After the 2012 shooting at Sandy Hook Elementary School in Newtown, CT, the state passed a law banning assault weapons and large-capacity magazines. Twenty children and six teachers were killed, a moment that President Obama has called the worst day of his presidency. Many in Newtown are still reeling from the shooting and discussing how to prevent future tragedies. But a whole new debate has started thanks to local grocery chain Caraluzzi's. Many residents were surprised to learn recently that customers are allowed to openly carry guns in its stores, a policy that has inspired a deeply divided response. People have taken to Caraluzzi's Facebook and Yelp pages to express both displeasure and satisfaction with the store's policy. But what's been lost in the discussion is that online outrage probably won't change it — and it definitely won't affect state laws, either. I scrolled through several reviews that have been posted to the store's page and reference the open-carry policy. I'd hoped to speak with Newtown residents on both sides of the issue who had posted reviews of the store. However, most of the pro-open carry people I reached out to didn't respond to me, and the ones who did don't live near Newtown (and thus don't shop at the Newtown Caraluzzi's store regularly).
Dana Jonson, an attorney who lives in Bethel, CT, just outside Newtown, doesn't support the open-carry policy. She says she believes people promote open-carry laws for "purposes of intimidation," which she doesn't feel is appropriate at a family grocery store. "My first thought was that this is not a safe environment," she tells Refinery29, adding that if she were at a grocery store and saw someone openly carrying a weapon, she'd leave the premises.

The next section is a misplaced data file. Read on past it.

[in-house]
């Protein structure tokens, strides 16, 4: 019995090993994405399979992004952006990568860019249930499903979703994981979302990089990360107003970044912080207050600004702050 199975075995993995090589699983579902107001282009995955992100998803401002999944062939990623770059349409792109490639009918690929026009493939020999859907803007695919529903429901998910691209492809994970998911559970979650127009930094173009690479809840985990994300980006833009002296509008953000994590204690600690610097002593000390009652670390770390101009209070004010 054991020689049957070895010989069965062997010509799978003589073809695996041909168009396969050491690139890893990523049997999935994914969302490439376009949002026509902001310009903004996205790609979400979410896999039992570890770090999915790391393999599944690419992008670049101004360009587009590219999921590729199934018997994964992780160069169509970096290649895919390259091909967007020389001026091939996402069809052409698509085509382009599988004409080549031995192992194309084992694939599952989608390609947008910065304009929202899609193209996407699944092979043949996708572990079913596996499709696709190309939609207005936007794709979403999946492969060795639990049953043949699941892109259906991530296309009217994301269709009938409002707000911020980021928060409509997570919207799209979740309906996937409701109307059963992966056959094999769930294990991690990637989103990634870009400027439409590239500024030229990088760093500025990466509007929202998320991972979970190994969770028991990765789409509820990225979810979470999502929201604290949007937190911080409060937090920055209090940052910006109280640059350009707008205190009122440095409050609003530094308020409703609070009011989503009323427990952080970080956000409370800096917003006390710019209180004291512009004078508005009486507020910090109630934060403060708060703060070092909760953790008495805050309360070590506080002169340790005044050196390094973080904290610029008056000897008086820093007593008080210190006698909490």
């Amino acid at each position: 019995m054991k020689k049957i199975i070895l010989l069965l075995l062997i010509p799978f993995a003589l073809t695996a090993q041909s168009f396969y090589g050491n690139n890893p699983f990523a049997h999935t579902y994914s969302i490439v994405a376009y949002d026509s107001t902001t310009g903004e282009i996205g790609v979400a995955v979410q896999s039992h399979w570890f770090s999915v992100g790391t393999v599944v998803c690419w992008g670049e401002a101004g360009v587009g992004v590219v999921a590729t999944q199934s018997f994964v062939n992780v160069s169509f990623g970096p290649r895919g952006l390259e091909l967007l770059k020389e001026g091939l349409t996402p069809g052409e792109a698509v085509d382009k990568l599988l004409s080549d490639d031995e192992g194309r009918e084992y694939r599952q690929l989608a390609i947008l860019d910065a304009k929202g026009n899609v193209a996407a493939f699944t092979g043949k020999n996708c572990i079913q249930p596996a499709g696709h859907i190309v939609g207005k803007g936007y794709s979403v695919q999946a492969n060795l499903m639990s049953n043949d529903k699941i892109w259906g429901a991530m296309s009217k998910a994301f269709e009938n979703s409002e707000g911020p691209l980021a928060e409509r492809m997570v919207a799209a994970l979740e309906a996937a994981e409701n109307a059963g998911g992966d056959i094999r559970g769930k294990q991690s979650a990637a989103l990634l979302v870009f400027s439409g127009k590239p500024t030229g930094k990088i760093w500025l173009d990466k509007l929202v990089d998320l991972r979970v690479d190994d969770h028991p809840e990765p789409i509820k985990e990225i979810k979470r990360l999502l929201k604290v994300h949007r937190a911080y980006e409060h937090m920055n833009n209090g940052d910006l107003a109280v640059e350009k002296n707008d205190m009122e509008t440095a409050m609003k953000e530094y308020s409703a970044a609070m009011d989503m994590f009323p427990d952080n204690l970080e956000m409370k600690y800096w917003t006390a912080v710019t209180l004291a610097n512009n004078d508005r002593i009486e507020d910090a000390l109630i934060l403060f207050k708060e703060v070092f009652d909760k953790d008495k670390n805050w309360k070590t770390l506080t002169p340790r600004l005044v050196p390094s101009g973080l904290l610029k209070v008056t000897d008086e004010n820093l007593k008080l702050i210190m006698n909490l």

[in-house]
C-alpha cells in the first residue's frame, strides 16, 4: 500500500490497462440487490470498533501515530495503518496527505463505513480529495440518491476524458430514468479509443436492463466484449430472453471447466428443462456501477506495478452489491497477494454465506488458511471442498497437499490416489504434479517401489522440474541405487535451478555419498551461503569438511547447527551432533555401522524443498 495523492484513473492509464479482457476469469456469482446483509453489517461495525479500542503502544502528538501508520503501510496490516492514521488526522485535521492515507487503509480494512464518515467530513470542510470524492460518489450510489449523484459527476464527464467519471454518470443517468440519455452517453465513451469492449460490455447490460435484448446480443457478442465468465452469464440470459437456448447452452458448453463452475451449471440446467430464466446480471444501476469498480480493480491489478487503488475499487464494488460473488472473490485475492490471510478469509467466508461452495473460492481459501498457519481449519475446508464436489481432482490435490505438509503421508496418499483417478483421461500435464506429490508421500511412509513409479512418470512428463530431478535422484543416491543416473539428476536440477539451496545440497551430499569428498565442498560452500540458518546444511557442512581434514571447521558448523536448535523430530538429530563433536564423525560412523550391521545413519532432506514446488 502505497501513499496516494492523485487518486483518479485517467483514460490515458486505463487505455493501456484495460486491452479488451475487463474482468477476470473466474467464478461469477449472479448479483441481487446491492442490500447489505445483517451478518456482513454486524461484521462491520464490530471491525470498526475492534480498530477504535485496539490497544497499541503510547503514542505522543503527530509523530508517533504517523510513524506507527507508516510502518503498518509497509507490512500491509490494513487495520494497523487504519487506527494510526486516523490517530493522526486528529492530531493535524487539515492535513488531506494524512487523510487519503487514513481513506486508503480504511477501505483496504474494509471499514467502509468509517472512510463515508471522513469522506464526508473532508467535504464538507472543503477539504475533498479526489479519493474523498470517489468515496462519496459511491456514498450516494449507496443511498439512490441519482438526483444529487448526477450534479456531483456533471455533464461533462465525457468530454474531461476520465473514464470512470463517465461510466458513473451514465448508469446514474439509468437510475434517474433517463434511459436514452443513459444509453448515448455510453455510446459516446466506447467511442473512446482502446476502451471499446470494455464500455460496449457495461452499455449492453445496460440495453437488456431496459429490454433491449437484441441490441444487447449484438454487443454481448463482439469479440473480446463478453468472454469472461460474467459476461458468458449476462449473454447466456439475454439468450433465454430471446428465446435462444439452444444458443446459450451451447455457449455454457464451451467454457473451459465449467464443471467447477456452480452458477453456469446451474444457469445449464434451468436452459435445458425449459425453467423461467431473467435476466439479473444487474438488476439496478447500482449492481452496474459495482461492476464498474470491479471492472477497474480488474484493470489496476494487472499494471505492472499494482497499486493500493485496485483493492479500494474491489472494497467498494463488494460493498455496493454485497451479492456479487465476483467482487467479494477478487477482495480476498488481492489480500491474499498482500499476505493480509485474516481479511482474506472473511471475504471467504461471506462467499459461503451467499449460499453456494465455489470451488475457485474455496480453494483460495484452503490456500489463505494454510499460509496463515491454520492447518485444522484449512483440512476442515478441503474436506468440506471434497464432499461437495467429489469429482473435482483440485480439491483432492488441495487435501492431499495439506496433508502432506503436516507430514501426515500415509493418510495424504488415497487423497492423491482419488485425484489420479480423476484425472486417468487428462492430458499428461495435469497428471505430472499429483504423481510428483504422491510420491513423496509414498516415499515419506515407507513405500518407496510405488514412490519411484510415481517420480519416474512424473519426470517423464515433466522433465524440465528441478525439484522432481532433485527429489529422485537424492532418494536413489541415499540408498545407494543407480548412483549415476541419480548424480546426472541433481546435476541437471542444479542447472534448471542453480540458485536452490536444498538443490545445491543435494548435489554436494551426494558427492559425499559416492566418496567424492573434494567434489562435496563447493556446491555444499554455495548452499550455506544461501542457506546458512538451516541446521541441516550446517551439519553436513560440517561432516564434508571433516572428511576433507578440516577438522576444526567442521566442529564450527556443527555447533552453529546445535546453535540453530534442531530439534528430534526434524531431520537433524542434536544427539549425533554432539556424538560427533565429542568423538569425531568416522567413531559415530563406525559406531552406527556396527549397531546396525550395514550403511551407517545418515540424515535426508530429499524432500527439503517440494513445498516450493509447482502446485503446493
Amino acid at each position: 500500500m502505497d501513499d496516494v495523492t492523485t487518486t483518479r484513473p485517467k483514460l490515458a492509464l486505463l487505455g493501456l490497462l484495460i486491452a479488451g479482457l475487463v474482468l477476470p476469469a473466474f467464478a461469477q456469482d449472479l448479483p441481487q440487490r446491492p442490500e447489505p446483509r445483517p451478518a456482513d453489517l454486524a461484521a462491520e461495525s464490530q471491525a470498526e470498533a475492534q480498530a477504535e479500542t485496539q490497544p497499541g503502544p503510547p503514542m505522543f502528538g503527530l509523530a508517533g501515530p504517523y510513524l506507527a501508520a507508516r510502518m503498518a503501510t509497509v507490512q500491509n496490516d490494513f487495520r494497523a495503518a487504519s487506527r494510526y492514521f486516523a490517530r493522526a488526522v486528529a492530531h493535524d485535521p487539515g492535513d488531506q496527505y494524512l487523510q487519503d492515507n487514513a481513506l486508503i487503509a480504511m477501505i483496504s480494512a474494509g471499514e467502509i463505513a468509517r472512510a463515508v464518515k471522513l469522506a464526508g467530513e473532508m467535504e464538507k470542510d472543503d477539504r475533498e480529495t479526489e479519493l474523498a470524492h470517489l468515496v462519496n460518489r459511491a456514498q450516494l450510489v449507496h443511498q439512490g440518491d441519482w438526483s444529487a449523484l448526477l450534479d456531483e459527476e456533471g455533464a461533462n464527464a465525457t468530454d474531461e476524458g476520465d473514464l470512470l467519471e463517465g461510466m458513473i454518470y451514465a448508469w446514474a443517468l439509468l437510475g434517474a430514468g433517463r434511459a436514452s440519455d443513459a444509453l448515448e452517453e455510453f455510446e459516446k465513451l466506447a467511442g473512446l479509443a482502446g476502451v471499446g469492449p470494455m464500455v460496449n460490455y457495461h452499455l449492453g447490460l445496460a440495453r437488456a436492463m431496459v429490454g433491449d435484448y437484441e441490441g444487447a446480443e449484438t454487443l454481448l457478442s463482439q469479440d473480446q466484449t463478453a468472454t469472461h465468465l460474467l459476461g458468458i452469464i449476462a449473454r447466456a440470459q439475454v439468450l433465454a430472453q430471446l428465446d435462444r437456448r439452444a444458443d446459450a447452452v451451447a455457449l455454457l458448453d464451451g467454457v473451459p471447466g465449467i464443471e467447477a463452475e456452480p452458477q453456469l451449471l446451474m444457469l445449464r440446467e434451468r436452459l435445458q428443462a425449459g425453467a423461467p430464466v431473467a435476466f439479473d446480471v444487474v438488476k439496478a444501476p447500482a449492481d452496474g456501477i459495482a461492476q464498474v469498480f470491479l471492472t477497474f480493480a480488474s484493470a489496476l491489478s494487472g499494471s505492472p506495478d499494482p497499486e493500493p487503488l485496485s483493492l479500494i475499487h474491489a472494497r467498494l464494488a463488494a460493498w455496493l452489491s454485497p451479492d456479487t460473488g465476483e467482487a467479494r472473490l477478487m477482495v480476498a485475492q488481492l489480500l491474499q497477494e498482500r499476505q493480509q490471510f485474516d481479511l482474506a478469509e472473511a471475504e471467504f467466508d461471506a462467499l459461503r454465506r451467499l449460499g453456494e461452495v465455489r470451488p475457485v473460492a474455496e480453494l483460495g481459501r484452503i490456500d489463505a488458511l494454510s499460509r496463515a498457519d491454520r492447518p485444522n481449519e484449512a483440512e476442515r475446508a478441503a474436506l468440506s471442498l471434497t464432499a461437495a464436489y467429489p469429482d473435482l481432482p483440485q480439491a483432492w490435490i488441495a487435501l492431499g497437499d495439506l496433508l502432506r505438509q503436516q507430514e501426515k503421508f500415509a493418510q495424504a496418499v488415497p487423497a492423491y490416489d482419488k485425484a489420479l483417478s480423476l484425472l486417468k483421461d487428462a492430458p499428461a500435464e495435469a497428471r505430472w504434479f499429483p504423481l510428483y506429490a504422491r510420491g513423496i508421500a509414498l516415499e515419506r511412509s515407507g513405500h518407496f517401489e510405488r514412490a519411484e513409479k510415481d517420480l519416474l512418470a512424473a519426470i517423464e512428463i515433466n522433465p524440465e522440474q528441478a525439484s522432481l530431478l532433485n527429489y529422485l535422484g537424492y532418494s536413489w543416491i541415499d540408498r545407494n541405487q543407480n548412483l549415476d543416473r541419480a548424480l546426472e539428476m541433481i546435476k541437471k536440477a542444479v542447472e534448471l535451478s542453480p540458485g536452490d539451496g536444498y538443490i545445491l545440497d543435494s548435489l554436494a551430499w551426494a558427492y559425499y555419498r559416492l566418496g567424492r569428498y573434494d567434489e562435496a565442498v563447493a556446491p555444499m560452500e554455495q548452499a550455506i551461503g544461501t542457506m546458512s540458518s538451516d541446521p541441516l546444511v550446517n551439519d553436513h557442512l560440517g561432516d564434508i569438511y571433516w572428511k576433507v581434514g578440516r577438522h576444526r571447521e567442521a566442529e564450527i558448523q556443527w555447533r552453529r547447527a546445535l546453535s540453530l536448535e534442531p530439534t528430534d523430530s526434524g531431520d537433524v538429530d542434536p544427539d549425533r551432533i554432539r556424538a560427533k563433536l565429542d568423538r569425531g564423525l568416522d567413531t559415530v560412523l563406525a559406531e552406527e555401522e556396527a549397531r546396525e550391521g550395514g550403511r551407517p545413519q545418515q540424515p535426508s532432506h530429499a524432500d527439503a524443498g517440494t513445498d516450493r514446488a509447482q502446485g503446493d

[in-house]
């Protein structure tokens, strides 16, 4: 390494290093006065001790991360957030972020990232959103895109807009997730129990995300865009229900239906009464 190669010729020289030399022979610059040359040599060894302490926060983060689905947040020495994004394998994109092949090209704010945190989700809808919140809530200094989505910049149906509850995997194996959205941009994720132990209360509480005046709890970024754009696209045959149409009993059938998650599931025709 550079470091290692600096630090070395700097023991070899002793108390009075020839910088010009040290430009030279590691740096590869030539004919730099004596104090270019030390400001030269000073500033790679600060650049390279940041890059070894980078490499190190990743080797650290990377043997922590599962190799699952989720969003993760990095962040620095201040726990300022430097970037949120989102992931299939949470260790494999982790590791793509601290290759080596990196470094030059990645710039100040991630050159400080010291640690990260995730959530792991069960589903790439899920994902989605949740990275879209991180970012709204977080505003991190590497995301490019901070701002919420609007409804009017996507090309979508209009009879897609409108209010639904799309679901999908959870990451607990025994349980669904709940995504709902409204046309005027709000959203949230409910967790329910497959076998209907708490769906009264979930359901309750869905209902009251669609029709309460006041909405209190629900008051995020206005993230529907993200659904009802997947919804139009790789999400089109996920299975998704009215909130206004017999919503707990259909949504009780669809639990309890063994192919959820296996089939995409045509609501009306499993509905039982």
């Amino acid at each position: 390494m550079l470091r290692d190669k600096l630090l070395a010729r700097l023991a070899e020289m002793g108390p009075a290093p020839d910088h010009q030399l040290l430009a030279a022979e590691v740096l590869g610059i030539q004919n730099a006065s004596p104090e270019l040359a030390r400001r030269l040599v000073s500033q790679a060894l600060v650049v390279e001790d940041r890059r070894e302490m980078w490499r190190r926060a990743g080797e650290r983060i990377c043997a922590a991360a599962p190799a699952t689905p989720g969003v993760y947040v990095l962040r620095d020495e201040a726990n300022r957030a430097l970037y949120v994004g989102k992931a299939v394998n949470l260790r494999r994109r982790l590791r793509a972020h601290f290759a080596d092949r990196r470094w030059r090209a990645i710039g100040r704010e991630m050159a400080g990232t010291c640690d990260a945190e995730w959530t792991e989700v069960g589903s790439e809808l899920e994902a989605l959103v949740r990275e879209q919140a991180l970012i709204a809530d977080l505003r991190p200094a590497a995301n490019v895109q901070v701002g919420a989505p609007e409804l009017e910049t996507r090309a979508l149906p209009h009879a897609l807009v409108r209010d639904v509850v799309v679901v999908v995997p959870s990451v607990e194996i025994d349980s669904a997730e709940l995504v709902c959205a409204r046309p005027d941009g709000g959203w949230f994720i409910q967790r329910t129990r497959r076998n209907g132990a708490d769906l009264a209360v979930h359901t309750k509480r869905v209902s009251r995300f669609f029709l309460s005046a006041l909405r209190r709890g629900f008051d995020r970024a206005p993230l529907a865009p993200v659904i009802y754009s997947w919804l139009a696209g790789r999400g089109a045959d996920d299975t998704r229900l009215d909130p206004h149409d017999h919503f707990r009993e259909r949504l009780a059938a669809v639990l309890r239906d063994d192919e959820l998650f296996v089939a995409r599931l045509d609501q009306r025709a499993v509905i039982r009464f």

The thing that surprised me is that, given that we're just up the road...from where we had such a huge tragedy, that people are still so vociferous in their support of weaponry and open-carry.
Sharon Monteith, Bethel resident
Jonson says that after posting an argument against the policy on Facebook, she received threatening comments from other users, many of them quite explicit. "I've received some pretty disgusting comments," she says. Sharon Monteith, an account manager at a telecom company and a Bethel resident, echoes Jonson's thoughts. Monteith tells Refinery29 that she was "saddened and disappointed" to learn about Caraluzzi's policy. "I think the thing that surprised me is that, given that we're just up the road, basically, from where we had such a huge tragedy, that people are still so vociferous in their support of weaponry and open-carry," Monteith says. Monteith says she doesn't believe Facebook will change most people's political opinions, especially on guns, but that it's still important to open the conversation, both online and offline.
"People need to take it a notch up, off of Facebook," Monteith says. The Facebook discussion of Caraluzzi's open-carry policy has brought plenty of non-residents into the conversation, but the acrimonious debate doesn't help Newtown residents, many of whom are still dealing with the aftermath of the shooting. During our conversation, Jonson mentioned the possibility of the Connecticut Food Association (CFA) creating a statewide standard for grocery stores' open-carry policies. Wayne Pesce, the CFA president, tells Refinery29 that many advocacy groups have approached the CFA about the issue. While the CFA will work with individual stores to create crisis-management protocols, the organization also recognizes Connecticut law, Pesce explains. "We will lead the discussion, and they will make the decisions individually," Pesce says. He encourages activists to contact state legislators, because the open-carry issue extends further than grocery stores. Real progress will come from work between constituents, legislators, and specific businesses and companies — not just via Facebook posts. Refinery29 has reached out to Caraluzzi's corporate office for comment and will update this story when we obtain a response.